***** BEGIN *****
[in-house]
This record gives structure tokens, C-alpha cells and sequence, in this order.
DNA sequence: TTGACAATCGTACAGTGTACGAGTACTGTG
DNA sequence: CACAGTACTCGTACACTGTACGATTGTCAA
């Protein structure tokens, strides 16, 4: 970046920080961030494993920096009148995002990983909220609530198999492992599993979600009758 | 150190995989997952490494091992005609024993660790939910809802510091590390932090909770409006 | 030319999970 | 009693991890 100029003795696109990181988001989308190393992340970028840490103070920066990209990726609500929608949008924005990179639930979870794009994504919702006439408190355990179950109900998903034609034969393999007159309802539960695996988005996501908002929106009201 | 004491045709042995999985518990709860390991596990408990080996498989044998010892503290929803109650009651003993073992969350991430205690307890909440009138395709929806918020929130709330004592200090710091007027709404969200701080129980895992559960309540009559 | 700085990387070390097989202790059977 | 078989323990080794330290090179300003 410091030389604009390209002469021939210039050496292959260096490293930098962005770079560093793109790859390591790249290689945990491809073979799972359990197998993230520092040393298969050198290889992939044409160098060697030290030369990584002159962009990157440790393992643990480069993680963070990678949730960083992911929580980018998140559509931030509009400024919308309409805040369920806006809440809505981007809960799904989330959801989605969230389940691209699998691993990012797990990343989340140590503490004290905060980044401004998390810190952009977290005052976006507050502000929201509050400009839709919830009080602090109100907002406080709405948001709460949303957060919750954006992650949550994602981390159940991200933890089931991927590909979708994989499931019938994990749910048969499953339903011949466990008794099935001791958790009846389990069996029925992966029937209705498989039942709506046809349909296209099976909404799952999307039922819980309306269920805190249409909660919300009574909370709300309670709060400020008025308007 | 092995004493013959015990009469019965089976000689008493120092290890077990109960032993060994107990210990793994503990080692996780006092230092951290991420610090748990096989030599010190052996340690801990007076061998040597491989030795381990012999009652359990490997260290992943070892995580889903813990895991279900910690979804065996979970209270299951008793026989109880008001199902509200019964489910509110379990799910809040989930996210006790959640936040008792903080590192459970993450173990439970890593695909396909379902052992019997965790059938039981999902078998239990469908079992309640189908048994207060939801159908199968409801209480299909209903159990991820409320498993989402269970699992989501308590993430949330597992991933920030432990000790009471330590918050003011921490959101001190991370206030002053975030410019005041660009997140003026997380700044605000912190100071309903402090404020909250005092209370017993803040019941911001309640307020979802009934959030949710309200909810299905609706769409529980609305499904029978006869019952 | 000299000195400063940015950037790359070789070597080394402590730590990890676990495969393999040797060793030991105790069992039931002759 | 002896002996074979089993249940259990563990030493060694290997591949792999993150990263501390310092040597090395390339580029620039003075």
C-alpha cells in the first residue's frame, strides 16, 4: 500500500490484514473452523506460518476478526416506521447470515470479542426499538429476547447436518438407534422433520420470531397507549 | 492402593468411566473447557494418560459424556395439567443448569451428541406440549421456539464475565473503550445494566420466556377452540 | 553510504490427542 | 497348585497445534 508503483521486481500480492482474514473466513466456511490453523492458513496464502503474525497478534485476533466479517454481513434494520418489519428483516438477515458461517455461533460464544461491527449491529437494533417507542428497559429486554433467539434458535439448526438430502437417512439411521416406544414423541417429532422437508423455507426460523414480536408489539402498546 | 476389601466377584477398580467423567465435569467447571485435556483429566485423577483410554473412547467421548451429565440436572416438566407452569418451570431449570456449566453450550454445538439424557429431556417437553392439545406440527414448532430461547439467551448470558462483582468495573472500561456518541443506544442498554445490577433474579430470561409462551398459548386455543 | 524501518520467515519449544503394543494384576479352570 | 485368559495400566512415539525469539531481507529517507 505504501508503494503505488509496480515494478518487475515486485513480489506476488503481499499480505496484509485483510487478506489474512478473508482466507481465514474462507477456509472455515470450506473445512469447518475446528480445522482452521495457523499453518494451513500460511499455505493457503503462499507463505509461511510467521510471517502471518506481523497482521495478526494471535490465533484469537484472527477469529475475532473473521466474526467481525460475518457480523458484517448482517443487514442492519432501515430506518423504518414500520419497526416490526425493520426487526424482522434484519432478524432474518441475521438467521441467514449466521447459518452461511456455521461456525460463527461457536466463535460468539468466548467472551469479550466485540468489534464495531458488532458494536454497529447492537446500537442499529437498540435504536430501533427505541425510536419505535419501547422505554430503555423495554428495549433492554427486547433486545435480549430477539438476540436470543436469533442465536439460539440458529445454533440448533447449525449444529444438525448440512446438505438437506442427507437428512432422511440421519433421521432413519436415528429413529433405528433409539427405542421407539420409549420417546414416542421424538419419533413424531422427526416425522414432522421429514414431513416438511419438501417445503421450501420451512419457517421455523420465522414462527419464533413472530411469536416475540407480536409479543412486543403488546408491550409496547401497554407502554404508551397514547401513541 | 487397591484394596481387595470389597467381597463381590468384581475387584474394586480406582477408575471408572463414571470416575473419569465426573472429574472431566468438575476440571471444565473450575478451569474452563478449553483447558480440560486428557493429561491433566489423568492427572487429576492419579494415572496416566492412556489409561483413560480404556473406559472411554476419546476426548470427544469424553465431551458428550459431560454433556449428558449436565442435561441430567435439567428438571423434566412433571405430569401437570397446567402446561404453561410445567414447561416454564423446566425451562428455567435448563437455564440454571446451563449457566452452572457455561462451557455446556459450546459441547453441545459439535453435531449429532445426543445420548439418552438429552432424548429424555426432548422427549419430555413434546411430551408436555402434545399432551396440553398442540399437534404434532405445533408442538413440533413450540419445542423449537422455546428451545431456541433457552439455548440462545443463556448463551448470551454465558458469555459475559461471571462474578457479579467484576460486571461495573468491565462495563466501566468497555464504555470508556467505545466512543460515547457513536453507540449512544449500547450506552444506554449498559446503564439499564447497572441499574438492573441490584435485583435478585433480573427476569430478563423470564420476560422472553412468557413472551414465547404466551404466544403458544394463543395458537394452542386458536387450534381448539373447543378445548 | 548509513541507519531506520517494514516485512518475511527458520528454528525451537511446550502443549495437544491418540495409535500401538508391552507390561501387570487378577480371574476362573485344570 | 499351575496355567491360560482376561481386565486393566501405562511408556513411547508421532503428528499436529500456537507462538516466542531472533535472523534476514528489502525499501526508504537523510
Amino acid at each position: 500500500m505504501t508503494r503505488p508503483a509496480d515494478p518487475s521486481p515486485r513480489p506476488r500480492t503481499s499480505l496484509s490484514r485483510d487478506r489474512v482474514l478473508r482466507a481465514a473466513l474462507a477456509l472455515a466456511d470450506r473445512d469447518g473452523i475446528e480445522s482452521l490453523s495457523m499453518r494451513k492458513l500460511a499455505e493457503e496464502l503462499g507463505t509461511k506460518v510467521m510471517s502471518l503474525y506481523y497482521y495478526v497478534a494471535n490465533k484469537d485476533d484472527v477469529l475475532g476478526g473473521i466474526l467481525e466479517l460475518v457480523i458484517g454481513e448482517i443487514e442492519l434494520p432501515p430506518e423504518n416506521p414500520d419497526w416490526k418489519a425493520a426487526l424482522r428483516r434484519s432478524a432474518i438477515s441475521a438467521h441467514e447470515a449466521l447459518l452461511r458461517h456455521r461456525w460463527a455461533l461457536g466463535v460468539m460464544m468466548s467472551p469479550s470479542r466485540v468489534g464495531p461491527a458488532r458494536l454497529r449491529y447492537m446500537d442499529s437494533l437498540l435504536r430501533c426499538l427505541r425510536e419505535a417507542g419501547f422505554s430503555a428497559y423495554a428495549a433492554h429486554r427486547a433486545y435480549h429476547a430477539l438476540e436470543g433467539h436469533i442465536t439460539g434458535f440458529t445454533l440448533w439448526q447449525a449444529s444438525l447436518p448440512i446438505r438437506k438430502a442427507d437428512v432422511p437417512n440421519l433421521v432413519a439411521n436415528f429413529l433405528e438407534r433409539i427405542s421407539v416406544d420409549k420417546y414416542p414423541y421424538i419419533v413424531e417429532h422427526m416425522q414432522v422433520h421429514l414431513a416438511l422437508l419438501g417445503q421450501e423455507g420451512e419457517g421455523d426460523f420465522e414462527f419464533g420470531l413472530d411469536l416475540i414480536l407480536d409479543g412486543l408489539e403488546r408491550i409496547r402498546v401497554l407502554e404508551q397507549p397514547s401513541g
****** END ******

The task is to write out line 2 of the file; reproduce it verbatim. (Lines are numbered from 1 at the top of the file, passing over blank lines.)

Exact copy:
This record gives structure tokens, C-alpha cells and sequence, in this order.